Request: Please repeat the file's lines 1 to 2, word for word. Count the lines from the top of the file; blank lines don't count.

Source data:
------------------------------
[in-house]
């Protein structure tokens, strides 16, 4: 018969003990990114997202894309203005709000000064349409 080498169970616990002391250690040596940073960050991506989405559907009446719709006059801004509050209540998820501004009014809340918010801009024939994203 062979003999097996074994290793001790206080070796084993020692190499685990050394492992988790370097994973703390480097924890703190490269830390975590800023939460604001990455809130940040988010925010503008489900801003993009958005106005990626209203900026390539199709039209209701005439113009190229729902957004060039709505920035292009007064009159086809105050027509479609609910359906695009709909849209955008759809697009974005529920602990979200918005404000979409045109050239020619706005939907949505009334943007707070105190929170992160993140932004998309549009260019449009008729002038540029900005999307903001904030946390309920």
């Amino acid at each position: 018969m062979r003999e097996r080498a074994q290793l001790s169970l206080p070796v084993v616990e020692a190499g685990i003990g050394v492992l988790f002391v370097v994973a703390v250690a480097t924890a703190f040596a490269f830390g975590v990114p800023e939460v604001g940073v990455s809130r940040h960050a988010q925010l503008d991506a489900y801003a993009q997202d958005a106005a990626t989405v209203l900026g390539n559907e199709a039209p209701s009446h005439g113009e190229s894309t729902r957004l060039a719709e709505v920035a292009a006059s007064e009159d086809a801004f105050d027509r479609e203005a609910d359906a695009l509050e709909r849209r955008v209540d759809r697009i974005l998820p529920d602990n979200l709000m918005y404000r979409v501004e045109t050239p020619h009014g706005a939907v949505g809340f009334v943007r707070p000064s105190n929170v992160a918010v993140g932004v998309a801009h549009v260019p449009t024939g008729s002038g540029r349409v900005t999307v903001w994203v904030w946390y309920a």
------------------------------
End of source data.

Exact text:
[in-house]
């Protein structure tokens, strides 16, 4: 018969003990990114997202894309203005709000000064349409 080498169970616990002391250690040596940073960050991506989405559907009446719709006059801004509050209540998820501004009014809340918010801009024939994203 062979003999097996074994290793001790206080070796084993020692190499685990050394492992988790370097994973703390480097924890703190490269830390975590800023939460604001990455809130940040988010925010503008489900801003993009958005106005990626209203900026390539199709039209209701005439113009190229729902957004060039709505920035292009007064009159086809105050027509479609609910359906695009709909849209955008759809697009974005529920602990979200918005404000979409045109050239020619706005939907949505009334943007707070105190929170992160993140932004998309549009260019449009008729002038540029900005999307903001904030946390309920």